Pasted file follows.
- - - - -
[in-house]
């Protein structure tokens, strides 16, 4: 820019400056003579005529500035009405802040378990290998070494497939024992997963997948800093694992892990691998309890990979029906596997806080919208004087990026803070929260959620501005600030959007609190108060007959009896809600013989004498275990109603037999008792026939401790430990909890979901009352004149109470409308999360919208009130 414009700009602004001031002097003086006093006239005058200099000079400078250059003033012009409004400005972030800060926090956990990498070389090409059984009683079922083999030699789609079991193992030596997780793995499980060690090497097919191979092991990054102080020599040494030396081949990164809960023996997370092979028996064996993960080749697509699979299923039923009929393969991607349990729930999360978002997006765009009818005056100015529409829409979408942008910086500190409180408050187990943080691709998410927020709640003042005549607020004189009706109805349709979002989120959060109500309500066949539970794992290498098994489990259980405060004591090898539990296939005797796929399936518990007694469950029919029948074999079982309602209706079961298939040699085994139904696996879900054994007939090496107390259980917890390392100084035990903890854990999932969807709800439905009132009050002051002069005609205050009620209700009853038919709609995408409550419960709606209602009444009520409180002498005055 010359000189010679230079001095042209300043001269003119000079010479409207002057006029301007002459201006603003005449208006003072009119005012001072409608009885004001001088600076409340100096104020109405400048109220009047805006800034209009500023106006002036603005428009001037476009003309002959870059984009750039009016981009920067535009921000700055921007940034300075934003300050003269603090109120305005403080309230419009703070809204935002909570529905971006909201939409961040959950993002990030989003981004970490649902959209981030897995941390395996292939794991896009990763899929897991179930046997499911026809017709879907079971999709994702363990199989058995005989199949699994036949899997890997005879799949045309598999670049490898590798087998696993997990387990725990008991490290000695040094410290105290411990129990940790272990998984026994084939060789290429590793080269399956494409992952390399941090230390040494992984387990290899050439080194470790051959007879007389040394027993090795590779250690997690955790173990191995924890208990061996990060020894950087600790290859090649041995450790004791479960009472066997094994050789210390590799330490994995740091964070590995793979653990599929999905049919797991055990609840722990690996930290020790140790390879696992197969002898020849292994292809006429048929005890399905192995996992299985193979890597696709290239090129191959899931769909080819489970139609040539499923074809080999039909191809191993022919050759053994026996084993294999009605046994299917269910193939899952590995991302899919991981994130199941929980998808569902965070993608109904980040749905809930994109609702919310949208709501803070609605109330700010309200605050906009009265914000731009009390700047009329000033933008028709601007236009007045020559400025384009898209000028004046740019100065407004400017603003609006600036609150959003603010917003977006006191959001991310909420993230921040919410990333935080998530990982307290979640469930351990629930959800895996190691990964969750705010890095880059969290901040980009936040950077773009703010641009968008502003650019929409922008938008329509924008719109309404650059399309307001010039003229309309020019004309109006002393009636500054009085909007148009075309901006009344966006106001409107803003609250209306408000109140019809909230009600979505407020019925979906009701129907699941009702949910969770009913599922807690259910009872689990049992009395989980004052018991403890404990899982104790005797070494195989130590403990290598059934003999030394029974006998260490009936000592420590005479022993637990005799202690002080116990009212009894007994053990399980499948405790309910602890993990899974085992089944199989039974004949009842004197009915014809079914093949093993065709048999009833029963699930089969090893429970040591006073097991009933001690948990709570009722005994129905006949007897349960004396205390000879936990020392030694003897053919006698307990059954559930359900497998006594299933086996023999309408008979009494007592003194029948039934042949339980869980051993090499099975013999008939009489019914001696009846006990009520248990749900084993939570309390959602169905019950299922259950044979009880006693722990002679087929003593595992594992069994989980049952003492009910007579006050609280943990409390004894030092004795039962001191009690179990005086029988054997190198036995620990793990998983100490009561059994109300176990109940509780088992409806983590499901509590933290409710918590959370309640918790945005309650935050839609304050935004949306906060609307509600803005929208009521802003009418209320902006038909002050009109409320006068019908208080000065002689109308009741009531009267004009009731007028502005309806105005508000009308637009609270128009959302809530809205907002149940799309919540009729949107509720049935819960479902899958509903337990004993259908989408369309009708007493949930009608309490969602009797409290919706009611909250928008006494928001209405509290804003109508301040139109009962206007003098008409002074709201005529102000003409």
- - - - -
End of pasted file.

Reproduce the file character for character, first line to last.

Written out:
[in-house]
């Protein structure tokens, strides 16, 4: 820019400056003579005529500035009405802040378990290998070494497939024992997963997948800093694992892990691998309890990979029906596997806080919208004087990026803070929260959620501005600030959007609190108060007959009896809600013989004498275990109603037999008792026939401790430990909890979901009352004149109470409308999360919208009130 414009700009602004001031002097003086006093006239005058200099000079400078250059003033012009409004400005972030800060926090956990990498070389090409059984009683079922083999030699789609079991193992030596997780793995499980060690090497097919191979092991990054102080020599040494030396081949990164809960023996997370092979028996064996993960080749697509699979299923039923009929393969991607349990729930999360978002997006765009009818005056100015529409829409979408942008910086500190409180408050187990943080691709998410927020709640003042005549607020004189009706109805349709979002989120959060109500309500066949539970794992290498098994489990259980405060004591090898539990296939005797796929399936518990007694469950029919029948074999079982309602209706079961298939040699085994139904696996879900054994007939090496107390259980917890390392100084035990903890854990999932969807709800439905009132009050002051002069005609205050009620209700009853038919709609995408409550419960709606209602009444009520409180002498005055 010359000189010679230079001095042209300043001269003119000079010479409207002057006029301007002459201006603003005449208006003072009119005012001072409608009885004001001088600076409340100096104020109405400048109220009047805006800034209009500023106006002036603005428009001037476009003309002959870059984009750039009016981009920067535009921000700055921007940034300075934003300050003269603090109120305005403080309230419009703070809204935002909570529905971006909201939409961040959950993002990030989003981004970490649902959209981030897995941390395996292939794991896009990763899929897991179930046997499911026809017709879907079971999709994702363990199989058995005989199949699994036949899997890997005879799949045309598999670049490898590798087998696993997990387990725990008991490290000695040094410290105290411990129990940790272990998984026994084939060789290429590793080269399956494409992952390399941090230390040494992984387990290899050439080194470790051959007879007389040394027993090795590779250690997690955790173990191995924890208990061996990060020894950087600790290859090649041995450790004791479960009472066997094994050789210390590799330490994995740091964070590995793979653990599929999905049919797991055990609840722990690996930290020790140790390879696992197969002898020849292994292809006429048929005890399905192995996992299985193979890597696709290239090129191959899931769909080819489970139609040539499923074809080999039909191809191993022919050759053994026996084993294999009605046994299917269910193939899952590995991302899919991981994130199941929980998808569902965070993608109904980040749905809930994109609702919310949208709501803070609605109330700010309200605050906009009265914000731009009390700047009329000033933008028709601007236009007045020559400025384009898209000028004046740019100065407004400017603003609006600036609150959003603010917003977006006191959001991310909420993230921040919410990333935080998530990982307290979640469930351990629930959800895996190691990964969750705010890095880059969290901040980009936040950077773009703010641009968008502003650019929409922008938008329509924008719109309404650059399309307001010039003229309309020019004309109006002393009636500054009085909007148009075309901006009344966006106001409107803003609250209306408000109140019809909230009600979505407020019925979906009701129907699941009702949910969770009913599922807690259910009872689990049992009395989980004052018991403890404990899982104790005797070494195989130590403990290598059934003999030394029974006998260490009936000592420590005479022993637990005799202690002080116990009212009894007994053990399980499948405790309910602890993990899974085992089944199989039974004949009842004197009915014809079914093949093993065709048999009833029963699930089969090893429970040591006073097991009933001690948990709570009722005994129905006949007897349960004396205390000879936990020392030694003897053919006698307990059954559930359900497998006594299933086996023999309408008979009494007592003194029948039934042949339980869980051993090499099975013999008939009489019914001696009846006990009520248990749900084993939570309390959602169905019950299922259950044979009880006693722990002679087929003593595992594992069994989980049952003492009910007579006050609280943990409390004894030092004795039962001191009690179990005086029988054997190198036995620990793990998983100490009561059994109300176990109940509780088992409806983590499901509590933290409710918590959370309640918790945005309650935050839609304050935004949306906060609307509600803005929208009521802003009418209320902006038909002050009109409320006068019908208080000065002689109308009741009531009267004009009731007028502005309806105005508000009308637009609270128009959302809530809205907002149940799309919540009729949107509720049935819960479902899958509903337990004993259908989408369309009708007493949930009608309490969602009797409290919706009611909250928008006494928001209405509290804003109508301040139109009962206007003098008409002074709201005529102000003409």